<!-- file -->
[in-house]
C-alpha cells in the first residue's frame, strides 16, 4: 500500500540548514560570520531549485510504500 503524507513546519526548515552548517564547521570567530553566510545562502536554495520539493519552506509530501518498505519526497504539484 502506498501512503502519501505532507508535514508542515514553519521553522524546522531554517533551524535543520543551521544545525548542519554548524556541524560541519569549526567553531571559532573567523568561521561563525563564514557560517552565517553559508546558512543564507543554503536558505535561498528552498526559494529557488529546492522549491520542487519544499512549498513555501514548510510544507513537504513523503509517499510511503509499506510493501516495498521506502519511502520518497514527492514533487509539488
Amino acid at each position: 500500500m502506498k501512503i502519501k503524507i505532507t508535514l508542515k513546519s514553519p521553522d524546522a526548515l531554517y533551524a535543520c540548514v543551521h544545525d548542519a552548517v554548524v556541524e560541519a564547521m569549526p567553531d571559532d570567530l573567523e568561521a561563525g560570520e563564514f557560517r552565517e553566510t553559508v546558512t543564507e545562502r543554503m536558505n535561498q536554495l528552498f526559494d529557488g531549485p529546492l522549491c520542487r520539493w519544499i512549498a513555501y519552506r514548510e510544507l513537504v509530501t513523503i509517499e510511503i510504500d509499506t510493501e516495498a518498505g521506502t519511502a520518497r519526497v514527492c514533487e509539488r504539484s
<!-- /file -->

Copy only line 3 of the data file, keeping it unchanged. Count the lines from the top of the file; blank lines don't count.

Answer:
Amino acid at each position: 500500500m502506498k501512503i502519501k503524507i505532507t508535514l508542515k513546519s514553519p521553522d524546522a526548515l531554517y533551524a535543520c540548514v543551521h544545525d548542519a552548517v554548524v556541524e560541519a564547521m569549526p567553531d571559532d570567530l573567523e568561521a561563525g560570520e563564514f557560517r552565517e553566510t553559508v546558512t543564507e545562502r543554503m536558505n535561498q536554495l528552498f526559494d529557488g531549485p529546492l522549491c520542487r520539493w519544499i512549498a513555501y519552506r514548510e510544507l513537504v509530501t513523503i509517499e510511503i510504500d509499506t510493501e516495498a518498505g521506502t519511502a520518497r519526497v514527492c514533487e509539488r504539484s